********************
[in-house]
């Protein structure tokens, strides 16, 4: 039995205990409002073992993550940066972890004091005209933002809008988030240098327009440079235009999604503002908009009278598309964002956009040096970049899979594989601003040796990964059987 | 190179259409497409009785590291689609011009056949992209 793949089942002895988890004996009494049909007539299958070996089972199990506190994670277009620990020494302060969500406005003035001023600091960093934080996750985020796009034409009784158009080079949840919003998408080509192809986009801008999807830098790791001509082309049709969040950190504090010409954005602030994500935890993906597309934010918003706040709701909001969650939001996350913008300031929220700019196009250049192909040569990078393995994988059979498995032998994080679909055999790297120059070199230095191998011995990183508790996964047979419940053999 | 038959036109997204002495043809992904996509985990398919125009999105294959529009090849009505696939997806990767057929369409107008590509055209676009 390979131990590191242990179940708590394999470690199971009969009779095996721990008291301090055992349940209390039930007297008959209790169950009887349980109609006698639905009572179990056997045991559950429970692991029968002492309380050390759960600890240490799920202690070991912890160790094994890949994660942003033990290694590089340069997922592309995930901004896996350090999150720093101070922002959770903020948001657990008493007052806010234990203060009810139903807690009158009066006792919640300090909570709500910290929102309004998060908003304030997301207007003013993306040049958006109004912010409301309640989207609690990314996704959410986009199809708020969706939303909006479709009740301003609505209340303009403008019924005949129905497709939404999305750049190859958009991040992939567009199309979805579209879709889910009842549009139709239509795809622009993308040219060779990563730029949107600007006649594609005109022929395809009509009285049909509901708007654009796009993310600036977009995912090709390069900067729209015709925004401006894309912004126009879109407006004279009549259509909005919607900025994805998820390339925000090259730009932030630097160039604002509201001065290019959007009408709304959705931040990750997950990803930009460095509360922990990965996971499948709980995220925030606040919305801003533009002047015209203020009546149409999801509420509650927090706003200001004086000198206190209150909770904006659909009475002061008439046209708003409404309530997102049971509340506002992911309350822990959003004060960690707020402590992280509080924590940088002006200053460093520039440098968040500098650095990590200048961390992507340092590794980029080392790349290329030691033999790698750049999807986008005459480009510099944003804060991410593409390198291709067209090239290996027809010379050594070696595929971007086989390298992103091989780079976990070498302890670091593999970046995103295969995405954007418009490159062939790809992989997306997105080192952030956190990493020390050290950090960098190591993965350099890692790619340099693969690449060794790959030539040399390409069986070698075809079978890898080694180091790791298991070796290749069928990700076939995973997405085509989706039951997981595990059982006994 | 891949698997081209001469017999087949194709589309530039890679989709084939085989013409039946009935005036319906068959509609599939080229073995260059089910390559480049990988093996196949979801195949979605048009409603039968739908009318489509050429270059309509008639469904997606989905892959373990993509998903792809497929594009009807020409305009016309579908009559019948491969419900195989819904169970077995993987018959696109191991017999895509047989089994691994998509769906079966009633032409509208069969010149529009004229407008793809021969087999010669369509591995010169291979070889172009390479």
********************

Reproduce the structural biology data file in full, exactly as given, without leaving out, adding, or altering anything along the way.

[in-house]
């Protein structure tokens, strides 16, 4: 039995205990409002073992993550940066972890004091005209933002809008988030240098327009440079235009999604503002908009009278598309964002956009040096970049899979594989601003040796990964059987 | 190179259409497409009785590291689609011009056949992209 793949089942002895988890004996009494049909007539299958070996089972199990506190994670277009620990020494302060969500406005003035001023600091960093934080996750985020796009034409009784158009080079949840919003998408080509192809986009801008999807830098790791001509082309049709969040950190504090010409954005602030994500935890993906597309934010918003706040709701909001969650939001996350913008300031929220700019196009250049192909040569990078393995994988059979498995032998994080679909055999790297120059070199230095191998011995990183508790996964047979419940053999 | 038959036109997204002495043809992904996509985990398919125009999105294959529009090849009505696939997806990767057929369409107008590509055209676009 390979131990590191242990179940708590394999470690199971009969009779095996721990008291301090055992349940209390039930007297008959209790169950009887349980109609006698639905009572179990056997045991559950429970692991029968002492309380050390759960600890240490799920202690070991912890160790094994890949994660942003033990290694590089340069997922592309995930901004896996350090999150720093101070922002959770903020948001657990008493007052806010234990203060009810139903807690009158009066006792919640300090909570709500910290929102309004998060908003304030997301207007003013993306040049958006109004912010409301309640989207609690990314996704959410986009199809708020969706939303909006479709009740301003609505209340303009403008019924005949129905497709939404999305750049190859958009991040992939567009199309979805579209879709889910009842549009139709239509795809622009993308040219060779990563730029949107600007006649594609005109022929395809009509009285049909509901708007654009796009993310600036977009995912090709390069900067729209015709925004401006894309912004126009879109407006004279009549259509909005919607900025994805998820390339925000090259730009932030630097160039604002509201001065290019959007009408709304959705931040990750997950990803930009460095509360922990990965996971499948709980995220925030606040919305801003533009002047015209203020009546149409999801509420509650927090706003200001004086000198206190209150909770904006659909009475002061008439046209708003409404309530997102049971509340506002992911309350822990959003004060960690707020402590992280509080924590940088002006200053460093520039440098968040500098650095990590200048961390992507340092590794980029080392790349290329030691033999790698750049999807986008005459480009510099944003804060991410593409390198291709067209090239290996027809010379050594070696595929971007086989390298992103091989780079976990070498302890670091593999970046995103295969995405954007418009490159062939790809992989997306997105080192952030956190990493020390050290950090960098190591993965350099890692790619340099693969690449060794790959030539040399390409069986070698075809079978890898080694180091790791298991070796290749069928990700076939995973997405085509989706039951997981595990059982006994 | 891949698997081209001469017999087949194709589309530039890679989709084939085989013409039946009935005036319906068959509609599939080229073995260059089910390559480049990988093996196949979801195949979605048009409603039968739908009318489509050429270059309509008639469904997606989905892959373990993509998903792809497929594009009807020409305009016309579908009559019948491969419900195989819904169970077995993987018959696109191991017999895509047989089994691994998509769906079966009633032409509208069969010149529009004229407008793809021969087999010669369509591995010169291979070889172009390479």